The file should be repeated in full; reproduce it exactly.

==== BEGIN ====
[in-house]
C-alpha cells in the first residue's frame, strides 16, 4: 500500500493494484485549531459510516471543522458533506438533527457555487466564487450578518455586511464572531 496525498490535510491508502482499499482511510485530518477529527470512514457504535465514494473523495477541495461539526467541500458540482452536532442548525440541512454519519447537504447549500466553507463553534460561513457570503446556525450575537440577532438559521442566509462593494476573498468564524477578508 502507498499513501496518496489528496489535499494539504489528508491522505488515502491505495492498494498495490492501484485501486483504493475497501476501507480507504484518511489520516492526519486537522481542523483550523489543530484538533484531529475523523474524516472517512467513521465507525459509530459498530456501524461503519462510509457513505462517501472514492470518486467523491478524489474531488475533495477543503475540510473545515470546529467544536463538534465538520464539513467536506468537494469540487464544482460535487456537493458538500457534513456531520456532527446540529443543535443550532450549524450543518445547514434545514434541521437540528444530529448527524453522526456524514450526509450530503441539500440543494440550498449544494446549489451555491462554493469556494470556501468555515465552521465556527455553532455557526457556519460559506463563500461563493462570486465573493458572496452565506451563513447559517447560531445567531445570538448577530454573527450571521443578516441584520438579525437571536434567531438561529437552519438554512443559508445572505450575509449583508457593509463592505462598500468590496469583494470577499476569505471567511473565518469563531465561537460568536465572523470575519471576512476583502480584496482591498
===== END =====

[in-house]
C-alpha cells in the first residue's frame, strides 16, 4: 500500500493494484485549531459510516471543522458533506438533527457555487466564487450578518455586511464572531 496525498490535510491508502482499499482511510485530518477529527470512514457504535465514494473523495477541495461539526467541500458540482452536532442548525440541512454519519447537504447549500466553507463553534460561513457570503446556525450575537440577532438559521442566509462593494476573498468564524477578508 502507498499513501496518496489528496489535499494539504489528508491522505488515502491505495492498494498495490492501484485501486483504493475497501476501507480507504484518511489520516492526519486537522481542523483550523489543530484538533484531529475523523474524516472517512467513521465507525459509530459498530456501524461503519462510509457513505462517501472514492470518486467523491478524489474531488475533495477543503475540510473545515470546529467544536463538534465538520464539513467536506468537494469540487464544482460535487456537493458538500457534513456531520456532527446540529443543535443550532450549524450543518445547514434545514434541521437540528444530529448527524453522526456524514450526509450530503441539500440543494440550498449544494446549489451555491462554493469556494470556501468555515465552521465556527455553532455557526457556519460559506463563500461563493462570486465573493458572496452565506451563513447559517447560531445567531445570538448577530454573527450571521443578516441584520438579525437571536434567531438561529437552519438554512443559508445572505450575509449583508457593509463592505462598500468590496469583494470577499476569505471567511473565518469563531465561537460568536465572523470575519471576512476583502480584496482591498